I’m not sure that there’s a more instructive contrast between two films playing New York theaters now than Baz Luhrmann’s “The Great Gatsby” and Richard Linklater’s “Before Midnight.” “Gatsby” excites when it uses CGI fakery to create impossibly opulent parties in mega-mansions, but when it turns to matters of the heart, it falls flat. “Before Midnight,” Linklater’s follow-up to “Before Sunrise” and “Before Sunset,” consists mostly of the two lead characters from those earlier films talking about their relationship as they walk through Greece in a single day, and it’s fascinating. Its only weak moments are those that depart from the central couple.
Both “The Great Gatsby” and “Before Midnight” are cultural hybrids of a sort. Shot in Australia, “Gatsby” imports Bollywood star Amitabh Bachcchan to play a Jewish gangster and just comes up with a creepy new twist on 20th-century anti-Semitism, while using black people as decorative objects.
One could criticize “Before Midnight” for its use of the wildly troubled Greece as a picturesque setting, but in other respects it’s hardly mono-cultural or conservative in its perspective. The dialogue constantly refers to the tensions between feminist aspirations and men who still expect women to cook and clean for them. Linklater’s style draws on art films of European directors of the 1950s and ‘60s; he does almost as good a job of reinventing himself in their image as Abbas Kiarostami did in “Certified Copy.”
In the opening scene of “Before Midnight,” Jesse (Ethan Hawke) sees his son Hank (Seamus Davey-Fitzpatrick) off at Greece’s Kalamata Airport after spending the summer with him. At 41, Jesse now lives in Paris with his wife Celine (Julie Delpy) and their two twin daughters, who are all spending the summer in Greece at a writers’ retreat. Driving through the hillsides of Messinia, the couple talk. She hopes for a new job as an environmentalist but seems slightly ambivalent about its challenges, while he wishes he could see his son more often. Over dinner at the house of a British author, Patrick (Walter Lassally), Jesse charms the guests while Celine seems slightly prickly. Their friends have given the couple a gift of a night at an expensive hotel while they baby-sit the twins.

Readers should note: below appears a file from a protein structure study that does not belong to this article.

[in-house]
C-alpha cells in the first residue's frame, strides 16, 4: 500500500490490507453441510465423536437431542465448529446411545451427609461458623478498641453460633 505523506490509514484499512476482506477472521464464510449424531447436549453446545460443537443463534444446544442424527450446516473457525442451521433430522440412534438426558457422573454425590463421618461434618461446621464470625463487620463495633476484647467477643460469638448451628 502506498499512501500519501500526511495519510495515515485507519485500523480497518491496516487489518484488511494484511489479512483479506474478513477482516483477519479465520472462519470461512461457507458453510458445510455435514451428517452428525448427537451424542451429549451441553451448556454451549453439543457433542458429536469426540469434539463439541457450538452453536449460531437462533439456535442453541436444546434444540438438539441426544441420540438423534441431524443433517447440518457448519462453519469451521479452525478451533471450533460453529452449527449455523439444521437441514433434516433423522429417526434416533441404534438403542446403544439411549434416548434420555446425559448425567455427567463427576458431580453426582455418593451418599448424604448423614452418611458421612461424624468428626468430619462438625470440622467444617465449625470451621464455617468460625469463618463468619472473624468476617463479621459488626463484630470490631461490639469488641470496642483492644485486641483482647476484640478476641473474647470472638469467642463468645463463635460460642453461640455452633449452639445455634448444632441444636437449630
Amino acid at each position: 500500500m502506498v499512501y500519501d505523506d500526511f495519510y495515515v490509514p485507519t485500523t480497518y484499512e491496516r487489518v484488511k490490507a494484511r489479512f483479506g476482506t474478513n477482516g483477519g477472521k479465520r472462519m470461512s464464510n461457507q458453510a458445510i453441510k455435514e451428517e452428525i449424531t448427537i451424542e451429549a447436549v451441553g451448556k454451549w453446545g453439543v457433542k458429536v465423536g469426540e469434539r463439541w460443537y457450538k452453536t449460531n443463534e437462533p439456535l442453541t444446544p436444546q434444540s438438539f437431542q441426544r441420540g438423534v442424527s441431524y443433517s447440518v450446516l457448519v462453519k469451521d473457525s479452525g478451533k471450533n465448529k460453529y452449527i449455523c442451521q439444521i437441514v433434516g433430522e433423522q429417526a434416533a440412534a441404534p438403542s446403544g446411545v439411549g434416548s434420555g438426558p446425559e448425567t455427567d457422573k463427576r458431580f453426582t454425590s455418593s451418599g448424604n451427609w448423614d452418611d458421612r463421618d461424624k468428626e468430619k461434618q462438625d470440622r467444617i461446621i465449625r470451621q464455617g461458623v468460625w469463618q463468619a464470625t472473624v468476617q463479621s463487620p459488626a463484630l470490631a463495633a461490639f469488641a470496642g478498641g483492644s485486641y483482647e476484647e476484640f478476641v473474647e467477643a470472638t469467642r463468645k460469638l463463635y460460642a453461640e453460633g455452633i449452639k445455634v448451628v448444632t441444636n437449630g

“Before Midnight” uses several extremely long takes. While I wasn’t staring at my watch, the lengthiest seems to be a scene where Jesse, Celine, and their daughters drive from the airport. On the surface, this is one of the film’s lighter moments, but it brings up some of the pressures building up in Jesse and Celine’s relationship. Perhaps because of their daughters’ presence, they don’t fight, but the couple are clearly drifting apart — her toward remaining in Paris, him toward returning to the US and re-connecting with his son. Neither partner seems wrong, but her willingness to stay in Paris and work for someone she dislikes is something we hadn’t seen in previous incarnations of the character in the earlier films.
Like some of Éric Rohmer’s films (especially when seen on home video), “Before Midnight” can seem like a delivery system for performances and words, but Christos Voudouris’ cinematography is lovely, capturing a sunny holiday feel. It has a well thought-out visual style. The camera operator tirelessly keeps up with the action in long takes as Celine and Jesse walk and talk. If one has seen Linklater’s two preceding films about this couple, the concept of the long take has a special significance. Via these films, made eight or nine years apart, we’ve seen Hawke and Delpy age. Their characters’ chemistry is quite believable, in large part due to smart dialogue, written by Linklater and the two actors. The fact that they’ve made three films together has established a bond of intimacy that seems genuine, even if Hawke and Delpy aren’t romantic partners in real life.
“Before Midnight” is a truly adult film — and not in the sense of being particularly sexually explicit, though it’s not prudish. Celine and Jesse’s conflicts will seem familiar to almost anyone over 35. One doesn’t have to be a father to share his horror that life may be passing too quickly to spend with the people he loves. And while some of their struggles stem from contemporary gender roles, one doesn’t have to be heterosexual for them to ring true. The film only slips once, in the dinner scene at Patrick’s house, where the characters’ thoughts on gender, sex, and technology sound like they came from the opening paragraphs of lifestyle articles from newspapers. The rest of the time, you’re unlikely to see a more riveting new film this year.
BEFORE MIDNIGHT | Directed by Richard Linklater | Sony Pictures Classics | Opens May 24 | Angelika Film Center | 18 W. Houston St. at Mercer St. | angelikafi